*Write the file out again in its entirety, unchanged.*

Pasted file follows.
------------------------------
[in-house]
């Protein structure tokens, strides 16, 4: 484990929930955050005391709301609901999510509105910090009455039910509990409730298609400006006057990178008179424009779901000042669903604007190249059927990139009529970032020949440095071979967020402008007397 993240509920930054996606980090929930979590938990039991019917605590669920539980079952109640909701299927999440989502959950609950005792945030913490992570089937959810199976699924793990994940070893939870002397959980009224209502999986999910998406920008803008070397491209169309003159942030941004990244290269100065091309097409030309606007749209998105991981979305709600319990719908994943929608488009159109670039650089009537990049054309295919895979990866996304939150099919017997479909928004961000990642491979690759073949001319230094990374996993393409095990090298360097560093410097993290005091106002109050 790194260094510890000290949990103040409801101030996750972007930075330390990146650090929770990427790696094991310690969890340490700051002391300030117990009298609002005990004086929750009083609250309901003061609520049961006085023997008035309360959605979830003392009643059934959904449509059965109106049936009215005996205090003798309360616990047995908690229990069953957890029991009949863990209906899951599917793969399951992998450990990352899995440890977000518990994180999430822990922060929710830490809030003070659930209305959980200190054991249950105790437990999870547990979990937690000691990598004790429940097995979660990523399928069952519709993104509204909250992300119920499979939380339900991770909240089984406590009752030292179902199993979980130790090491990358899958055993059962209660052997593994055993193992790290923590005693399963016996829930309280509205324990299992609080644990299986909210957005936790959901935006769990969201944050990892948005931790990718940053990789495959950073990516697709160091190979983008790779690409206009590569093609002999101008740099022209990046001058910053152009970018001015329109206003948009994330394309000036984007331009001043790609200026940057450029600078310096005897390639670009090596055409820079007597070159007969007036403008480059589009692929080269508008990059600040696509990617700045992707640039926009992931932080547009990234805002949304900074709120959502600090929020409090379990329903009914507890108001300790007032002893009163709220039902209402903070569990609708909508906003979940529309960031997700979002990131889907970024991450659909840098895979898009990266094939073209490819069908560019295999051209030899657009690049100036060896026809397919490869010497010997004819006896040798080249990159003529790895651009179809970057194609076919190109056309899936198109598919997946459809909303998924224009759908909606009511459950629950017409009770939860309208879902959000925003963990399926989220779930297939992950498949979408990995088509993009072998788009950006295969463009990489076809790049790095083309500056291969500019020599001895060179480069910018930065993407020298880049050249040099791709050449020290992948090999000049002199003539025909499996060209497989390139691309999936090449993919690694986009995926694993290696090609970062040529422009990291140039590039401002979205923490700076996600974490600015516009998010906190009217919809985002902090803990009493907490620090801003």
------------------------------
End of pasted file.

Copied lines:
[in-house]
């Protein structure tokens, strides 16, 4: 484990929930955050005391709301609901999510509105910090009455039910509990409730298609400006006057990178008179424009779901000042669903604007190249059927990139009529970032020949440095071979967020402008007397 993240509920930054996606980090929930979590938990039991019917605590669920539980079952109640909701299927999440989502959950609950005792945030913490992570089937959810199976699924793990994940070893939870002397959980009224209502999986999910998406920008803008070397491209169309003159942030941004990244290269100065091309097409030309606007749209998105991981979305709600319990719908994943929608488009159109670039650089009537990049054309295919895979990866996304939150099919017997479909928004961000990642491979690759073949001319230094990374996993393409095990090298360097560093410097993290005091106002109050 790194260094510890000290949990103040409801101030996750972007930075330390990146650090929770990427790696094991310690969890340490700051002391300030117990009298609002005990004086929750009083609250309901003061609520049961006085023997008035309360959605979830003392009643059934959904449509059965109106049936009215005996205090003798309360616990047995908690229990069953957890029991009949863990209906899951599917793969399951992998450990990352899995440890977000518990994180999430822990922060929710830490809030003070659930209305959980200190054991249950105790437990999870547990979990937690000691990598004790429940097995979660990523399928069952519709993104509204909250992300119920499979939380339900991770909240089984406590009752030292179902199993979980130790090491990358899958055993059962209660052997593994055993193992790290923590005693399963016996829930309280509205324990299992609080644990299986909210957005936790959901935006769990969201944050990892948005931790990718940053990789495959950073990516697709160091190979983008790779690409206009590569093609002999101008740099022209990046001058910053152009970018001015329109206003948009994330394309000036984007331009001043790609200026940057450029600078310096005897390639670009090596055409820079007597070159007969007036403008480059589009692929080269508008990059600040696509990617700045992707640039926009992931932080547009990234805002949304900074709120959502600090929020409090379990329903009914507890108001300790007032002893009163709220039902209402903070569990609708909508906003979940529309960031997700979002990131889907970024991450659909840098895979898009990266094939073209490819069908560019295999051209030899657009690049100036060896026809397919490869010497010997004819006896040798080249990159003529790895651009179809970057194609076919190109056309899936198109598919997946459809909303998924224009759908909606009511459950629950017409009770939860309208879902959000925003963990399926989220779930297939992950498949979408990995088509993009072998788009950006295969463009990489076809790049790095083309500056291969500019020599001895060179480069910018930065993407020298880049050249040099791709050449020290992948090999000049002199003539025909499996060209497989390139691309999936090449993919690694986009995926694993290696090609970062040529422009990291140039590039401002979205923490700076996600974490600015516009998010906190009217919809985002902090803990009493907490620090801003």